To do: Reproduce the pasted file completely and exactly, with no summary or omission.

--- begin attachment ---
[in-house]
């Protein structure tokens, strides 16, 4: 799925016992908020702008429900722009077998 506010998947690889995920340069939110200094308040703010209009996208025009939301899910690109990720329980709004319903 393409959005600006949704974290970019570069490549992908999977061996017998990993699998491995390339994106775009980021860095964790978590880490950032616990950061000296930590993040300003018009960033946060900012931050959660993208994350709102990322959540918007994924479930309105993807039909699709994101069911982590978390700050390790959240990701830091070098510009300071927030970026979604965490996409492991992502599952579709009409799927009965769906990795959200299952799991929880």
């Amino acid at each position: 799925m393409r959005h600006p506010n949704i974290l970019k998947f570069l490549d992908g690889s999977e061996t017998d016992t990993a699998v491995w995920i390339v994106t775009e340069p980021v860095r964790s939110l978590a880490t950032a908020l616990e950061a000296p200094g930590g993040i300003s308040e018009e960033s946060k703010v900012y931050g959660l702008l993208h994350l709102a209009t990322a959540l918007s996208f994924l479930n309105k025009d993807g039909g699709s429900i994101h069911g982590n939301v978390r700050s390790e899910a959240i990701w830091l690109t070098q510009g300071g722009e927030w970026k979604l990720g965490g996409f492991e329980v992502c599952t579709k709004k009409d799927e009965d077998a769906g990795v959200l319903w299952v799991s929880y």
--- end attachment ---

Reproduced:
[in-house]
């Protein structure tokens, strides 16, 4: 799925016992908020702008429900722009077998 506010998947690889995920340069939110200094308040703010209009996208025009939301899910690109990720329980709004319903 393409959005600006949704974290970019570069490549992908999977061996017998990993699998491995390339994106775009980021860095964790978590880490950032616990950061000296930590993040300003018009960033946060900012931050959660993208994350709102990322959540918007994924479930309105993807039909699709994101069911982590978390700050390790959240990701830091070098510009300071927030970026979604965490996409492991992502599952579709009409799927009965769906990795959200299952799991929880």
């Amino acid at each position: 799925m393409r959005h600006p506010n949704i974290l970019k998947f570069l490549d992908g690889s999977e061996t017998d016992t990993a699998v491995w995920i390339v994106t775009e340069p980021v860095r964790s939110l978590a880490t950032a908020l616990e950061a000296p200094g930590g993040i300003s308040e018009e960033s946060k703010v900012y931050g959660l702008l993208h994350l709102a209009t990322a959540l918007s996208f994924l479930n309105k025009d993807g039909g699709s429900i994101h069911g982590n939301v978390r700050s390790e899910a959240i990701w830091l690109t070098q510009g300071g722009e927030w970026k979604l990720g965490g996409f492991e329980v992502c599952t579709k709004k009409d799927e009965d077998a769906g990795v959200l319903w299952v799991s929880y």